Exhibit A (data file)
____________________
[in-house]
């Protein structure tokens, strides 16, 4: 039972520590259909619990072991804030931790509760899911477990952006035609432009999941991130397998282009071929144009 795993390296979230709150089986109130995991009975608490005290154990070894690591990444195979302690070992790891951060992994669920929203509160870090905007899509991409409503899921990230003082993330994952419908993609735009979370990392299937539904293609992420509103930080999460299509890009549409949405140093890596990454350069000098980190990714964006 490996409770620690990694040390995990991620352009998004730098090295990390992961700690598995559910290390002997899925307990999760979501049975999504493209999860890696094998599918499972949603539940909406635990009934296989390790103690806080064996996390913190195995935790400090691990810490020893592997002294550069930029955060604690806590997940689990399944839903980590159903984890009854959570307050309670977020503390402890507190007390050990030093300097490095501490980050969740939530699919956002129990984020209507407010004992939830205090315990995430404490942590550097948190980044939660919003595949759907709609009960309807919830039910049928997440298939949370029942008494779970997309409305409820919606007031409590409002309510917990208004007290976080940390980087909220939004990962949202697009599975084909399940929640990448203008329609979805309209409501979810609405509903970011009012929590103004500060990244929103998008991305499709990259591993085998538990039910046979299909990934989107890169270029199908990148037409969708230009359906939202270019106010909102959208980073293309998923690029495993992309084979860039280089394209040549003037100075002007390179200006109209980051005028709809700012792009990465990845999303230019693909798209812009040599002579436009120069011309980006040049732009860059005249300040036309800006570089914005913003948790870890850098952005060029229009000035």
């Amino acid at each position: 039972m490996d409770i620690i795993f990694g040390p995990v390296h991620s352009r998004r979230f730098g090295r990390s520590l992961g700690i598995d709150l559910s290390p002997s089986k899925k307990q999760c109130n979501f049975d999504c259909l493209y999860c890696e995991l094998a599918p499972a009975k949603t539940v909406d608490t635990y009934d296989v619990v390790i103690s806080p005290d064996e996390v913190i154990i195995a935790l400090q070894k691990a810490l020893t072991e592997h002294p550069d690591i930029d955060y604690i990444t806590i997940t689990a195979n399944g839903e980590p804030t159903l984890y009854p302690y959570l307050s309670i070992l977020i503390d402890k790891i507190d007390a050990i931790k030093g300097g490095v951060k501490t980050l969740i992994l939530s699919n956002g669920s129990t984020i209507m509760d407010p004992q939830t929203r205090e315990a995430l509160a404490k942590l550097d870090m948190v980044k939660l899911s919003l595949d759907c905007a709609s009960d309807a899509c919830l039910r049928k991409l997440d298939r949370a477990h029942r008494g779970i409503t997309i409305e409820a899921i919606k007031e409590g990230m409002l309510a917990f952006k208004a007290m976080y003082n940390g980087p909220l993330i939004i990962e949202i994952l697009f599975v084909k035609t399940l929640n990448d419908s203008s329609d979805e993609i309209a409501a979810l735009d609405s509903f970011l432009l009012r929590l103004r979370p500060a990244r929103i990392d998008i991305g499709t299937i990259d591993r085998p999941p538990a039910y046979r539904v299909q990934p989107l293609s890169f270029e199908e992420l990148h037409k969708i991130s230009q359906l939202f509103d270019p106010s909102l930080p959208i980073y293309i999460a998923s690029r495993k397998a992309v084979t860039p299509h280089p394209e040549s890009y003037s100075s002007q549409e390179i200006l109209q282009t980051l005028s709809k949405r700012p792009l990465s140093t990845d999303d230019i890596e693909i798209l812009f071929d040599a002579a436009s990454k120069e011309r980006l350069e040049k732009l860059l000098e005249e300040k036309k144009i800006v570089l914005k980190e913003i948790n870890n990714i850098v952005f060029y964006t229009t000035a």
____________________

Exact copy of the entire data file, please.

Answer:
[in-house]
């Protein structure tokens, strides 16, 4: 039972520590259909619990072991804030931790509760899911477990952006035609432009999941991130397998282009071929144009 795993390296979230709150089986109130995991009975608490005290154990070894690591990444195979302690070992790891951060992994669920929203509160870090905007899509991409409503899921990230003082993330994952419908993609735009979370990392299937539904293609992420509103930080999460299509890009549409949405140093890596990454350069000098980190990714964006 490996409770620690990694040390995990991620352009998004730098090295990390992961700690598995559910290390002997899925307990999760979501049975999504493209999860890696094998599918499972949603539940909406635990009934296989390790103690806080064996996390913190195995935790400090691990810490020893592997002294550069930029955060604690806590997940689990399944839903980590159903984890009854959570307050309670977020503390402890507190007390050990030093300097490095501490980050969740939530699919956002129990984020209507407010004992939830205090315990995430404490942590550097948190980044939660919003595949759907709609009960309807919830039910049928997440298939949370029942008494779970997309409305409820919606007031409590409002309510917990208004007290976080940390980087909220939004990962949202697009599975084909399940929640990448203008329609979805309209409501979810609405509903970011009012929590103004500060990244929103998008991305499709990259591993085998538990039910046979299909990934989107890169270029199908990148037409969708230009359906939202270019106010909102959208980073293309998923690029495993992309084979860039280089394209040549003037100075002007390179200006109209980051005028709809700012792009990465990845999303230019693909798209812009040599002579436009120069011309980006040049732009860059005249300040036309800006570089914005913003948790870890850098952005060029229009000035």
């Amino acid at each position: 039972m490996d409770i620690i795993f990694g040390p995990v390296h991620s352009r998004r979230f730098g090295r990390s520590l992961g700690i598995d709150l559910s290390p002997s089986k899925k307990q999760c109130n979501f049975d999504c259909l493209y999860c890696e995991l094998a599918p499972a009975k949603t539940v909406d608490t635990y009934d296989v619990v390790i103690s806080p005290d064996e996390v913190i154990i195995a935790l400090q070894k691990a810490l020893t072991e592997h002294p550069d690591i930029d955060y604690i990444t806590i997940t689990a195979n399944g839903e980590p804030t159903l984890y009854p302690y959570l307050s309670i070992l977020i503390d402890k790891i507190d007390a050990i931790k030093g300097g490095v951060k501490t980050l969740i992994l939530s699919n956002g669920s129990t984020i209507m509760d407010p004992q939830t929203r205090e315990a995430l509160a404490k942590l550097d870090m948190v980044k939660l899911s919003l595949d759907c905007a709609s009960d309807a899509c919830l039910r049928k991409l997440d298939r949370a477990h029942r008494g779970i409503t997309i409305e409820a899921i919606k007031e409590g990230m409002l309510a917990f952006k208004a007290m976080y003082n940390g980087p909220l993330i939004i990962e949202i994952l697009f599975v084909k035609t399940l929640n990448d419908s203008s329609d979805e993609i309209a409501a979810l735009d609405s509903f970011l432009l009012r929590l103004r979370p500060a990244r929103i990392d998008i991305g499709t299937i990259d591993r085998p999941p538990a039910y046979r539904v299909q990934p989107l293609s890169f270029e199908e992420l990148h037409k969708i991130s230009q359906l939202f509103d270019p106010s909102l930080p959208i980073y293309i999460a998923s690029r495993k397998a992309v084979t860039p299509h280089p394209e040549s890009y003037s100075s002007q549409e390179i200006l109209q282009t980051l005028s709809k949405r700012p792009l990465s140093t990845d999303d230019i890596e693909i798209l812009f071929d040599a002579a436009s990454k120069e011309r980006l350069e040049k732009l860059l000098e005249e300040k036309k144009i800006v570089l914005k980190e913003i948790n870890n990714i850098v952005f060029y964006t229009t000035a």